We are delighted to welcome a guest blogger this week Marieke Guy, who also blogs for the Rambling of a Remote Worker blog .
I’ve been working remotely for about 6 years now. After the birth of my 3rd child it was a huge ordeal getting to work for a 9am start and was I lucky enough to be given the opportunity to work from home. At the time I worked for a research group called UKOLN based at the University of Bath. Lack of space on campus and efforts to recruit the right people meant that over time quite a few of us ended up as ‘remote workers’. In an effort to create a community around remote working I started writing the Rambling of a Remote worker blog.
In May 2013 I started working for the Open Knowledge Foundation, a not-for-profit organisation that is part of a global movement to open up knowledge around the world and see it used and useful. The Open Knowledge Foundation is probably fairly unique in that it is a truly virtual organization. Our staff sit on 4 different continents and over countless timezones. We communicate primarily using online tools and face-to-face is rare for us.
To support our remote/virtual working we have a suite of tools that we utilize, some are for administrative purposes, such asXero for expenses and Toggl for timekeeping, others are to help us with our work, such as Google drive for documents and Google hangout for meetings, and Trello for project management.
The area that always proves to be the most tricky to facilitate is discussion, especially informal discussion, or the ‘watercooler’ discussions as people like to call them. In the past the term ‘watercooler moment’ referred to a controversial event in a television programme that people would discuss at work the next day. These discussions took place next to the drinks dispenser or watercooler. Being able to discuss those exciting TV moments in a group has slowly disappeared as an activity due to changes in television watching (the rise of streaming services and playback TV), but the need to chat hasn’t. Every organisation continues to need a watercooler.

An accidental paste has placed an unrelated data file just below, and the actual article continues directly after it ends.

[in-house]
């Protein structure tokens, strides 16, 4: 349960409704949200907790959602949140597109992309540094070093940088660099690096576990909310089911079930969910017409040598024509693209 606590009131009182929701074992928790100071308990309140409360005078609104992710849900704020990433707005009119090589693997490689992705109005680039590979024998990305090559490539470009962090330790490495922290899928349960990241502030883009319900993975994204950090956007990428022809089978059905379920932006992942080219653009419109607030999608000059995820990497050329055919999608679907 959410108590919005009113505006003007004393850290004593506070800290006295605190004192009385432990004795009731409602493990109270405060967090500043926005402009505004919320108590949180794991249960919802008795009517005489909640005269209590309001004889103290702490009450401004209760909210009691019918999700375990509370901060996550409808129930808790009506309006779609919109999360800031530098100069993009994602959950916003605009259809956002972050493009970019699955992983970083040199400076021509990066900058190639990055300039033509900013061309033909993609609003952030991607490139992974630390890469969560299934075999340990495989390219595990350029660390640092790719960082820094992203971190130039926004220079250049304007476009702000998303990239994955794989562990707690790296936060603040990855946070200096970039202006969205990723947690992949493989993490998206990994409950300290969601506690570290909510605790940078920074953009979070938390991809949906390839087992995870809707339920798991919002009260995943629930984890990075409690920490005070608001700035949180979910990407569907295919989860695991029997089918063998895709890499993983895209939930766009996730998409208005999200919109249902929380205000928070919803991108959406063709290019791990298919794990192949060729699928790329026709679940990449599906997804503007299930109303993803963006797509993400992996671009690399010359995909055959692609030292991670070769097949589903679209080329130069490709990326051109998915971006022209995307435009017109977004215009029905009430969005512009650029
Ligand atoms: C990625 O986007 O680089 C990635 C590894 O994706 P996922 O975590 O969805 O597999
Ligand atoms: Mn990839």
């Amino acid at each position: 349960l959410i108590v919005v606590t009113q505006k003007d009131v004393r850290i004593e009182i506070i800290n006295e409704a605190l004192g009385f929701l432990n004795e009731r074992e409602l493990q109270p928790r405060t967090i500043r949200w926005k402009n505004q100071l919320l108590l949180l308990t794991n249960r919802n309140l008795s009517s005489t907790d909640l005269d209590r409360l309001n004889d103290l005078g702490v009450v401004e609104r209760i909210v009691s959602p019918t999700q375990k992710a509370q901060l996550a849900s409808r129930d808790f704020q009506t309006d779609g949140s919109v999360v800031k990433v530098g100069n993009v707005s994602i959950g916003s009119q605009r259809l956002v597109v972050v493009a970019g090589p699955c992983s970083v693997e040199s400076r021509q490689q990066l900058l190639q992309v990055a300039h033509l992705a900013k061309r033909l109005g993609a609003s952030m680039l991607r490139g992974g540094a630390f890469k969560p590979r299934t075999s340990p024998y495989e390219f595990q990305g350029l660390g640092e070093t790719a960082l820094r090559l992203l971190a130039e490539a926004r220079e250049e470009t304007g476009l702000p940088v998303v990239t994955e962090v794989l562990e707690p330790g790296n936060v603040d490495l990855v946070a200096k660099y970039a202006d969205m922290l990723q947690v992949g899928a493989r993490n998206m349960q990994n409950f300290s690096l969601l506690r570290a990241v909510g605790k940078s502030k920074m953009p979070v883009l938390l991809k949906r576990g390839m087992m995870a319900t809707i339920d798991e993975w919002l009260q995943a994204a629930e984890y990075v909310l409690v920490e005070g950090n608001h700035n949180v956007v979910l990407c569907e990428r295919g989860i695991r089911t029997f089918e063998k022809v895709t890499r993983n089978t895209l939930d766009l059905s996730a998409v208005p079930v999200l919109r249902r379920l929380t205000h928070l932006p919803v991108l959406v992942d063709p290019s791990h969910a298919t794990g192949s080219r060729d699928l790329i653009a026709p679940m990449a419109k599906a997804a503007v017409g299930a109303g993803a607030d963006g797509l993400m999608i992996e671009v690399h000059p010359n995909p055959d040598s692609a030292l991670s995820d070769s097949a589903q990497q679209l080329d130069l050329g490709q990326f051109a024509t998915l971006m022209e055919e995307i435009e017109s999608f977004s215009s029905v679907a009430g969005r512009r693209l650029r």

Prior to my joining the Open Knowledge Foundation they had tried out quite a few IRC chat services. Most had faded by the time I started. People do use things like Twitter and Google Plus but these tend to support discussion with external people, not internal colleagues They’d been trying for some time to answer the question: how do you create a chat space internally?
The current service of choice is Grove.io. Grove is an IRC server that has rich functionality. It gives you archives of your chat history, search, user accounts, channel access management tools, GitHub integration. You can also chose to use the web client or a desktop app, and get notified when someone mentions you by name.
At the Open Knowledge Foundation we have quite a few ‘chat rooms’, some for work team chat, some for cross-team chat for example on community or tech, and we have a watercooler room. The watercooler room has the byline ‘100% social chat. No work stuff’. I’d have to say that this isn’t always the case primarily because the boundaries between work and pleasure are pretty blurred for many of us. This is partly because most of us work for an organisation that is fighting for a cause we passionately believe in: the opening up of knowledge. Politics, technology and the state of the world are fair game. However there are cat pictures, silly web links and lunch dates on there too! The quality of the conversation aside encouraging informal chat remains difficult – people are busy and prioritise work activities. Unfortunately, as many of us know, the bonds created by ‘just having a chat’ are those that build better working relationships.
After our last all-staff meet up the subject of social chat came up (again). Suggestions were made that we use a more feature rich platform for our non-work related communications (Diaspora or an inhouse tumblr were mentioned). There seemed to be a reluctance to change platform, but people were all up for social chatting.
So the question isn’t how do you create a chat space internally? It is how do you get people to use a chat space and share a side of themselves that isn’t work facing? Or how do you get people to take their eye off work even for a minute in a virtual organization?
OK, so here are a couple of things that bright sparks at the Open Knowledge Foundation have been doing. One of our team is a DJ on the side and he shares Spotify playlists with us most Fridays. These playlists are great and get us talking. We even ended up with a staff-playlist at our face-to-face event. Someone else has started a form of virtual Chinese whispers, which requires people to draw a picture for a sentence. The sentence gets passes along a virtual queue of people and there is lots of silliness involved. The results are likely to be hilarious. We also had a virtual Christmas party in Google hangouts with virtual party hats and real Christmas carols.
These activities can result in more chat on Grove.io and actually give us a much needed break from work.
So what activities and services are you using to make sure that the watercooler remains an important destination?